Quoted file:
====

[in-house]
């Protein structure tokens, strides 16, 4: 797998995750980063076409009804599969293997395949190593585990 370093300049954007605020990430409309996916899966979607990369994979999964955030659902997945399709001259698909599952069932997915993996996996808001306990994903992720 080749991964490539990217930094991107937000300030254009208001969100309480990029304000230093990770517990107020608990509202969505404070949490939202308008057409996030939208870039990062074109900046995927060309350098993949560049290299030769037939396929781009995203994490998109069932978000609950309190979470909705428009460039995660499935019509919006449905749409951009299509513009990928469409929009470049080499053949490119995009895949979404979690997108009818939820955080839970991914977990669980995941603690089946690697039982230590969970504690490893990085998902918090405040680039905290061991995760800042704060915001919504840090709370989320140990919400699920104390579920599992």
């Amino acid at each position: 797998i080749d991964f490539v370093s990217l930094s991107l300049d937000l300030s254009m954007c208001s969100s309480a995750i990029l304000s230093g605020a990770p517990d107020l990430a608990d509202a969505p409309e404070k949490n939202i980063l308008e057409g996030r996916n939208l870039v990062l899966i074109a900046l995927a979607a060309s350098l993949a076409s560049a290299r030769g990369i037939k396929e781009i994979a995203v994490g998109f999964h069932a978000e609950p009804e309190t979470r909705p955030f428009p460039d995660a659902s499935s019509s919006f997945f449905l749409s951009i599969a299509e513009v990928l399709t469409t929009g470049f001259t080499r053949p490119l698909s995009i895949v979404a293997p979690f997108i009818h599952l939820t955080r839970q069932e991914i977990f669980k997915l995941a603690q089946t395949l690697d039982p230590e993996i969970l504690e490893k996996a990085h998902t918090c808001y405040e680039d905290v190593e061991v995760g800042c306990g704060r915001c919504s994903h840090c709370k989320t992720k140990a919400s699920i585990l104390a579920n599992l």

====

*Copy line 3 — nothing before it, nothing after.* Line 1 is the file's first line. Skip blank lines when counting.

């Amino acid at each position: 797998i080749d991964f490539v370093s990217l930094s991107l300049d937000l300030s254009m954007c208001s969100s309480a995750i990029l304000s230093g605020a990770p517990d107020l990430a608990d509202a969505p409309e404070k949490n939202i980063l308008e057409g996030r996916n939208l870039v990062l899966i074109a900046l995927a979607a060309s350098l993949a076409s560049a290299r030769g990369i037939k396929e781009i994979a995203v994490g998109f999964h069932a978000e609950p009804e309190t979470r909705p955030f428009p460039d995660a659902s499935s019509s919006f997945f449905l749409s951009i599969a299509e513009v990928l399709t469409t929009g470049f001259t080499r053949p490119l698909s995009i895949v979404a293997p979690f997108i009818h599952l939820t955080r839970q069932e991914i977990f669980k997915l995941a603690q089946t395949l690697d039982p230590e993996i969970l504690e490893k996996a990085h998902t918090c808001y405040e680039d905290v190593e061991v995760g800042c306990g704060r915001c919504s994903h840090c709370k989320t992720k140990a919400s699920i585990l104390a579920n599992l």